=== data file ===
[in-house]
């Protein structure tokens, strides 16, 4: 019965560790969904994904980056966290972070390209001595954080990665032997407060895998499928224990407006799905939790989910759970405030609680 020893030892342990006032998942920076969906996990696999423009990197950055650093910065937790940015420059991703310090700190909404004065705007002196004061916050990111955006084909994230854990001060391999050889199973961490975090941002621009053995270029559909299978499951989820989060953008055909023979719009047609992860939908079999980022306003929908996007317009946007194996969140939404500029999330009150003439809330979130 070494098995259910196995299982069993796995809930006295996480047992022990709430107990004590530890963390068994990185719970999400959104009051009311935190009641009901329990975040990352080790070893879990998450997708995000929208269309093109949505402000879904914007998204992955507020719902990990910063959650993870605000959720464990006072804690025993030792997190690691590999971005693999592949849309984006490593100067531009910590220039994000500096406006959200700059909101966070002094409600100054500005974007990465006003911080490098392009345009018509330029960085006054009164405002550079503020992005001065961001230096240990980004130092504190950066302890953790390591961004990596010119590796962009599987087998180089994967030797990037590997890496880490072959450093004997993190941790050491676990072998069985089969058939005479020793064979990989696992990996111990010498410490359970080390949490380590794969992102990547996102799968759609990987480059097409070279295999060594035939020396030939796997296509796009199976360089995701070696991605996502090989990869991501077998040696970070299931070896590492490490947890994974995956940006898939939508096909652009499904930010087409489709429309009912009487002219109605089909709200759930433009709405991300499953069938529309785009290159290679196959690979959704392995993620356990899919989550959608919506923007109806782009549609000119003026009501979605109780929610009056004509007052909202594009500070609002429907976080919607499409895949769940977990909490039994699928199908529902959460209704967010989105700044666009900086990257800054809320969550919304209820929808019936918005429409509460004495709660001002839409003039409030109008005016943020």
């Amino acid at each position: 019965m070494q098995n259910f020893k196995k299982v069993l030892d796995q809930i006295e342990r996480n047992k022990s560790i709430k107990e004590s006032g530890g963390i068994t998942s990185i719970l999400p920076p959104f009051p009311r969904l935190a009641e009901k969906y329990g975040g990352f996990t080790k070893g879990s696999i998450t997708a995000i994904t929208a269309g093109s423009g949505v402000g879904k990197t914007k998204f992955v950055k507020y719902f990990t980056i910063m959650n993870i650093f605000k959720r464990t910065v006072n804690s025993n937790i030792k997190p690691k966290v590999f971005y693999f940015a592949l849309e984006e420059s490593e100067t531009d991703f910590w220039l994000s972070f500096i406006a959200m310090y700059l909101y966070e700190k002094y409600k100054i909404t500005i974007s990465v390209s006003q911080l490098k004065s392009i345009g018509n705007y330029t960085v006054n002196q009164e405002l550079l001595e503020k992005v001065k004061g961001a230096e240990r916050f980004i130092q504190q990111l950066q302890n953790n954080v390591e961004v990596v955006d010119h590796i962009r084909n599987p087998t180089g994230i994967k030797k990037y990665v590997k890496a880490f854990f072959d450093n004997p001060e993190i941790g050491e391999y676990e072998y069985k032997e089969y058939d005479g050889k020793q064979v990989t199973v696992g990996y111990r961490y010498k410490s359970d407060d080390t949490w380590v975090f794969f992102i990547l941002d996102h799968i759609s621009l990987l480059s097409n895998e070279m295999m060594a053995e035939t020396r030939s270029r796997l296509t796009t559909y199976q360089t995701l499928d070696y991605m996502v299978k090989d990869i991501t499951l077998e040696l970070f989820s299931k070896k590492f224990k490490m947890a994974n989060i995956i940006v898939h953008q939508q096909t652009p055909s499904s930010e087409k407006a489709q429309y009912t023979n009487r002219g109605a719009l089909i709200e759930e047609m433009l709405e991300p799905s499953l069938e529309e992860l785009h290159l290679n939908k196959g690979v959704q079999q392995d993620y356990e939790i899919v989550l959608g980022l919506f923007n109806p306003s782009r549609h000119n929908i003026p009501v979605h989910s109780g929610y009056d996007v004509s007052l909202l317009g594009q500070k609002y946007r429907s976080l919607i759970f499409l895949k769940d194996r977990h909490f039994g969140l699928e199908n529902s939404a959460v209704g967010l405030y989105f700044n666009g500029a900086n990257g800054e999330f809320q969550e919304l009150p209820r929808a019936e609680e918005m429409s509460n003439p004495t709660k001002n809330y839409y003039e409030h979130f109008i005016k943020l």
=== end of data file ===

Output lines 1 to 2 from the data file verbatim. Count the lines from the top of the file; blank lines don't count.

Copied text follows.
[in-house]
């Protein structure tokens, strides 16, 4: 019965560790969904994904980056966290972070390209001595954080990665032997407060895998499928224990407006799905939790989910759970405030609680 020893030892342990006032998942920076969906996990696999423009990197950055650093910065937790940015420059991703310090700190909404004065705007002196004061916050990111955006084909994230854990001060391999050889199973961490975090941002621009053995270029559909299978499951989820989060953008055909023979719009047609992860939908079999980022306003929908996007317009946007194996969140939404500029999330009150003439809330979130 070494098995259910196995299982069993796995809930006295996480047992022990709430107990004590530890963390068994990185719970999400959104009051009311935190009641009901329990975040990352080790070893879990998450997708995000929208269309093109949505402000879904914007998204992955507020719902990990910063959650993870605000959720464990006072804690025993030792997190690691590999971005693999592949849309984006490593100067531009910590220039994000500096406006959200700059909101966070002094409600100054500005974007990465006003911080490098392009345009018509330029960085006054009164405002550079503020992005001065961001230096240990980004130092504190950066302890953790390591961004990596010119590796962009599987087998180089994967030797990037590997890496880490072959450093004997993190941790050491676990072998069985089969058939005479020793064979990989696992990996111990010498410490359970080390949490380590794969992102990547996102799968759609990987480059097409070279295999060594035939020396030939796997296509796009199976360089995701070696991605996502090989990869991501077998040696970070299931070896590492490490947890994974995956940006898939939508096909652009499904930010087409489709429309009912009487002219109605089909709200759930433009709405991300499953069938529309785009290159290679196959690979959704392995993620356990899919989550959608919506923007109806782009549609000119003026009501979605109780929610009056004509007052909202594009500070609002429907976080919607499409895949769940977990909490039994699928199908529902959460209704967010989105700044666009900086990257800054809320969550919304209820929808019936918005429409509460004495709660001002839409003039409030109008005016943020």